"The second [staff] meeting ended early, and I went back to the Science lab to check my e-mail. I idly noted a message...which said that an airplane had hit the World Trade Center.

"I didn't really think much of it and I went back to the Information Center. Shortly after the meeting...began, [a colleague] walked in and asked if we had heard the news. He told us that two planes had hit the twin towers of the World Trade Center, and he set up the small TV to receive CNN. They showed pictures of two commercial jets crashing into the twin towers...

"I ran to the phone...to call [my younger brother] at work. At 9:35 AM I called and got him. He had just gotten in, and he said that he seen the smoke from the 7 train. I told him to stay in touch, but due to circuits being busy, I wasn't able to reach New York City again for a while.

"The rest of the day passed in a blur of rumors and news. I kept checking webpages; when I couldn't reach cnn.com, checked the New York Post webpage and the Newsday webpage. [I had called Nomi, and she had suggested the second-tier news sites.]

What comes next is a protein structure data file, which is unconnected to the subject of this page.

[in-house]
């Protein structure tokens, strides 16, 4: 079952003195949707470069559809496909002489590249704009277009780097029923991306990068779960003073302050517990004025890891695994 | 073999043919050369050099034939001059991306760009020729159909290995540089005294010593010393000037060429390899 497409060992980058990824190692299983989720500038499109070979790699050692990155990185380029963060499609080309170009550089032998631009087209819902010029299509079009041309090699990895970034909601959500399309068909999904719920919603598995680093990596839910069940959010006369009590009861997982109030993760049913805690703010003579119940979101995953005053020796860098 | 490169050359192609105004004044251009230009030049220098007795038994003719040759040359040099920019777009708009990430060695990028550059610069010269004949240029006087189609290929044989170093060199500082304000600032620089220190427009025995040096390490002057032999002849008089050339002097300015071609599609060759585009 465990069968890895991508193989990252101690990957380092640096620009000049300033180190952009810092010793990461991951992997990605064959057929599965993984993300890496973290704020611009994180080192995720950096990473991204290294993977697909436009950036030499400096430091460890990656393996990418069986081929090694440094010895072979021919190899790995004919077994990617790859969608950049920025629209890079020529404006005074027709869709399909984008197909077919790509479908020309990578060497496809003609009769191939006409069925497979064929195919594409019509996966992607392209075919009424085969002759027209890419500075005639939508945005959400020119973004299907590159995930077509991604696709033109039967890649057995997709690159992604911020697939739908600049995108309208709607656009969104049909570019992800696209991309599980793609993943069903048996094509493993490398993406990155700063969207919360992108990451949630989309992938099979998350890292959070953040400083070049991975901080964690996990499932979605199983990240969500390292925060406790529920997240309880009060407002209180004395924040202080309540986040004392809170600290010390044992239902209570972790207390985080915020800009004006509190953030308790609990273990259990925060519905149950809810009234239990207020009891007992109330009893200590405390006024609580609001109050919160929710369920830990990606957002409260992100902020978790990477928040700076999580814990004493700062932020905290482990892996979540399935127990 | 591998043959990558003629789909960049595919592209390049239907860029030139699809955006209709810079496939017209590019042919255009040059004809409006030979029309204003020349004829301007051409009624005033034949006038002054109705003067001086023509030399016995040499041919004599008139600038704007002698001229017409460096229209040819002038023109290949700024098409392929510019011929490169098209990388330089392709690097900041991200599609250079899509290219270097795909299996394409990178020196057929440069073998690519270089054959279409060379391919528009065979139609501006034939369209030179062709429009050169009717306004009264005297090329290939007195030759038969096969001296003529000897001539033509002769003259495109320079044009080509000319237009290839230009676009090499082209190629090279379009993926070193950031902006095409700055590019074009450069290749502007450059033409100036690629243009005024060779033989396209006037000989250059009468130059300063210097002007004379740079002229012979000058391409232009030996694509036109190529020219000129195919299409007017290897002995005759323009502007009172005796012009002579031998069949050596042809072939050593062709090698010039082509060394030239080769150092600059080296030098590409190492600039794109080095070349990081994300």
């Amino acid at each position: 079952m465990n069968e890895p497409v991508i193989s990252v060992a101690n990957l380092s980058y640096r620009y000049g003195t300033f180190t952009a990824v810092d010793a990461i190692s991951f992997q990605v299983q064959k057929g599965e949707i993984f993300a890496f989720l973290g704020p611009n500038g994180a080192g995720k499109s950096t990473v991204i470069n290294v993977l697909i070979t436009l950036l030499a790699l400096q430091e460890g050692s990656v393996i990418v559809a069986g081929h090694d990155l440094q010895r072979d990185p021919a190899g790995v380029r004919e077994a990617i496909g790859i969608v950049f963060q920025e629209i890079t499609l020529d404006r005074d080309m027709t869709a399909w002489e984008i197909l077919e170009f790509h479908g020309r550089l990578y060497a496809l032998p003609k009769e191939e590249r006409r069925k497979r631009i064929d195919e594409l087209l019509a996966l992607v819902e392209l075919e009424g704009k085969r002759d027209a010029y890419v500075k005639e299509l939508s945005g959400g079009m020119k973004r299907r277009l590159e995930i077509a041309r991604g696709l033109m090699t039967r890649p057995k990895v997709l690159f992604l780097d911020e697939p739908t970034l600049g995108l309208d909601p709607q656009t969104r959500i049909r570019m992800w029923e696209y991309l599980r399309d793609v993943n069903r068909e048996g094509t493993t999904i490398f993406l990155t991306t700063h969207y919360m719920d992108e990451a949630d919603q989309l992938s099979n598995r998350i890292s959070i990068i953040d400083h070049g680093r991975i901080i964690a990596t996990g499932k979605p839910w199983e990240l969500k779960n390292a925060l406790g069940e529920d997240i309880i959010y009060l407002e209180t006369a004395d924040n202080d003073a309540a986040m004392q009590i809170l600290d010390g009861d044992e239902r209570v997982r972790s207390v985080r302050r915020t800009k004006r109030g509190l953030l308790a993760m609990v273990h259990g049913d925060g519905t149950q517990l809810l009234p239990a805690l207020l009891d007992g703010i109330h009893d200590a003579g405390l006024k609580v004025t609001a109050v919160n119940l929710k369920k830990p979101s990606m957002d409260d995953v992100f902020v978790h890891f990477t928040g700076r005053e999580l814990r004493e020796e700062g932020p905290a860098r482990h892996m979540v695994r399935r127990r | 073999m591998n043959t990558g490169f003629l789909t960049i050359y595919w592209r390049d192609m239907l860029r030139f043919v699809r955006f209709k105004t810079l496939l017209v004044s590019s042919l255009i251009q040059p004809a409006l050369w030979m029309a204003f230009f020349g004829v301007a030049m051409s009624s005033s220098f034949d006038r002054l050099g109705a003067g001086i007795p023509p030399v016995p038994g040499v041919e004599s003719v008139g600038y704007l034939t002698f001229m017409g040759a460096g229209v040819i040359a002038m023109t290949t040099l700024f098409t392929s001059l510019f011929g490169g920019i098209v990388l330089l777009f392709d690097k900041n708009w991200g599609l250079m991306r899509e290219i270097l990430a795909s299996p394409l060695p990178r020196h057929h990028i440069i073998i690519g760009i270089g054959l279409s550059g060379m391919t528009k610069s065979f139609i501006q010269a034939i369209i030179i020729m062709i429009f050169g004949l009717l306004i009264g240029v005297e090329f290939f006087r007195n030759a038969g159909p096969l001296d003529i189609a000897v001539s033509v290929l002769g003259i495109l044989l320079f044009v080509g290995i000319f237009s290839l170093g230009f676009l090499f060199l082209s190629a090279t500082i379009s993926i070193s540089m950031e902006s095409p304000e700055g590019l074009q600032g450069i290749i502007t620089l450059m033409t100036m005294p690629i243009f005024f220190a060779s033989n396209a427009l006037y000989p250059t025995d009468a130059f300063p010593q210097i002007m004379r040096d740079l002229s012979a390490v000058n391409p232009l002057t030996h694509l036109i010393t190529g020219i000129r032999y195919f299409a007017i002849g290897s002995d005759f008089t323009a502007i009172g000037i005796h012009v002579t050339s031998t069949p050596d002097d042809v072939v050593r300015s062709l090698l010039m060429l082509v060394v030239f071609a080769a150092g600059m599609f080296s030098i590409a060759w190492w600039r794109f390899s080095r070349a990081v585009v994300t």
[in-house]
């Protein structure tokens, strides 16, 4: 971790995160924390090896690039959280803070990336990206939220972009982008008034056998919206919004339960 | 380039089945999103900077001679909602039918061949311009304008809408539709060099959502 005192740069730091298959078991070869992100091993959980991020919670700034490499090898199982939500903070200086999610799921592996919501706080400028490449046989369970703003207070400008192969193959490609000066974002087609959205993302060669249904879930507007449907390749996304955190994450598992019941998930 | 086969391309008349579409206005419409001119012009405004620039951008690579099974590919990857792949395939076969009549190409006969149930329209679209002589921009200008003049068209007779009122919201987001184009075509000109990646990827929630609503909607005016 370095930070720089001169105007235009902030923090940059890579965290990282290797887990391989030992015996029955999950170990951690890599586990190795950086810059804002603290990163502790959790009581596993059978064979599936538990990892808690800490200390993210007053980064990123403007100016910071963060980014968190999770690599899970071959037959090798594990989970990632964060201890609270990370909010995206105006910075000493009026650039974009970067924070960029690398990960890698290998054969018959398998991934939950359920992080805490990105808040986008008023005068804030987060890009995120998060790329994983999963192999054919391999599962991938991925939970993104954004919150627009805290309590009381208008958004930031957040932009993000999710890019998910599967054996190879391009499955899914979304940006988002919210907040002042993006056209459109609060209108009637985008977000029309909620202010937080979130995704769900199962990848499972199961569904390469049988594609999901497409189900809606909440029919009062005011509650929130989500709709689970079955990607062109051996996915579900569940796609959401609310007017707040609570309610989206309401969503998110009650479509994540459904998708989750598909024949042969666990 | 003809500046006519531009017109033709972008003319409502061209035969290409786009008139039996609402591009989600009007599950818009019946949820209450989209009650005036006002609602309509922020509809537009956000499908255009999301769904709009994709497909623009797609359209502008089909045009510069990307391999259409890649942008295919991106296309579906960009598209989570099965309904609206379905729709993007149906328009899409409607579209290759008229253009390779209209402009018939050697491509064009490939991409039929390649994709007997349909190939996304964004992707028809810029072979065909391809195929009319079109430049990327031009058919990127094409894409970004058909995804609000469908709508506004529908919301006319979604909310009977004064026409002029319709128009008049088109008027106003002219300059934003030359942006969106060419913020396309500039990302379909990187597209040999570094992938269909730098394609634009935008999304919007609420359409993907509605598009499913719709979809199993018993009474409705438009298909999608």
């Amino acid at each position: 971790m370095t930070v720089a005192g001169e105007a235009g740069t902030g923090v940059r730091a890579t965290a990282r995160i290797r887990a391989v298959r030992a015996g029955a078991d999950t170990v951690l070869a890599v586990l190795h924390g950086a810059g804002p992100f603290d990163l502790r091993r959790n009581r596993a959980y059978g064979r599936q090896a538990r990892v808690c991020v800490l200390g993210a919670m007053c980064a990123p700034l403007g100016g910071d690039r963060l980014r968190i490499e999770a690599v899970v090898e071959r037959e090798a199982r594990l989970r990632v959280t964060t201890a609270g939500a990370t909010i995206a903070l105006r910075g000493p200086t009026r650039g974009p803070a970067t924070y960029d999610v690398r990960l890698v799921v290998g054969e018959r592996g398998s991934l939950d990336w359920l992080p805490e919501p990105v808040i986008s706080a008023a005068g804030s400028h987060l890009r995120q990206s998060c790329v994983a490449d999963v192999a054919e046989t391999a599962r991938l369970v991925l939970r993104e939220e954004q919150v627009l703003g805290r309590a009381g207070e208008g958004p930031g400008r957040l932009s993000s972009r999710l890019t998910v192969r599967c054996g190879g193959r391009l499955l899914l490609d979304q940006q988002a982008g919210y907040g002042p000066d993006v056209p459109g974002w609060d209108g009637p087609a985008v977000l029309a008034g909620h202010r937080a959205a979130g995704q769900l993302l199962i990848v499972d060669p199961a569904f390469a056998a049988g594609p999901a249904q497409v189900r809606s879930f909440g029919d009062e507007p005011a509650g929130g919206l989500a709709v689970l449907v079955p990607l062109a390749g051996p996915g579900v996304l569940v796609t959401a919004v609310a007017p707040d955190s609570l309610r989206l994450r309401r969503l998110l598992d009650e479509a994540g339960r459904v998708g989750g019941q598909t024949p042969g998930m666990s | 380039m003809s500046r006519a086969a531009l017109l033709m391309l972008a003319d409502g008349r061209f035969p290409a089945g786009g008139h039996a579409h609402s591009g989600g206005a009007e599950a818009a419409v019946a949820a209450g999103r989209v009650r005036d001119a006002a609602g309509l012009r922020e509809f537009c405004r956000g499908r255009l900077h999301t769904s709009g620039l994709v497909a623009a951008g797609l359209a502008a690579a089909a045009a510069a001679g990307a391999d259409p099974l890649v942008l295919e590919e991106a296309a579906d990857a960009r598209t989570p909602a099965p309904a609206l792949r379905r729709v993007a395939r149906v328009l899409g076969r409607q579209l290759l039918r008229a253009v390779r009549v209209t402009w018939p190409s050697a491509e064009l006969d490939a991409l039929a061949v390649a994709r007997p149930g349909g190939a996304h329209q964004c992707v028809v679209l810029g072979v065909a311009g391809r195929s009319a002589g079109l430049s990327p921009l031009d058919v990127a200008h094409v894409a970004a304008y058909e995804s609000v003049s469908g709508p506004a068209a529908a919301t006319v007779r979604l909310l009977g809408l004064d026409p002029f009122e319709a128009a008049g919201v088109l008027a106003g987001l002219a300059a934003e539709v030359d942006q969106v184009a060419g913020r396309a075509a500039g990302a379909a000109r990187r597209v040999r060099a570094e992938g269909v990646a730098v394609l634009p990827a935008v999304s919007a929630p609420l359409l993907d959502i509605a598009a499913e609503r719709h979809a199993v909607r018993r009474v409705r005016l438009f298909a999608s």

"At 10:15 AM, the...students returned from their physical education class...and...we told them the news...

"When the meeting with the students ended, I collapsed in tears..."

There's more, of course, but to summarize, I spent the day trying to get news of family and friends, making sure they were all safe. The drive home was surreal, knowing that fighter planes and battleships were protecting New York City. Nomi was already home, as her office had sent everyone home early. The rest of my family was safe, but my older brother, an emergency medicine physician, had been called up to report to New York City. Nomi and I took a walk at 5:30 PM, which included browsing at Brookline Booksmith and getting ice cream at JP Licks. Everything on TV was the news; we watched C-SPAN, which was running a feed from the CBC, so we could get the Canadian perspective.

The next few days, the events were fresh in everyone's mind. On Wednesday, I flinched at hearing an airplane in the sky, then remembered that all commercial flights had been grounded, so it had to be one of our military aircraft, protecting us. I bought my regular comic books that day; Adventures of Superman #596 had an eerie panel of the twin towers of Metropolis being repaired. A friend came over that evening after attending a local religious service.

On Thursday, Nomi and I were sick of the news, and Animal Planet had gone back to regular programming. We watched a documentary about moose to help us get our minds off things.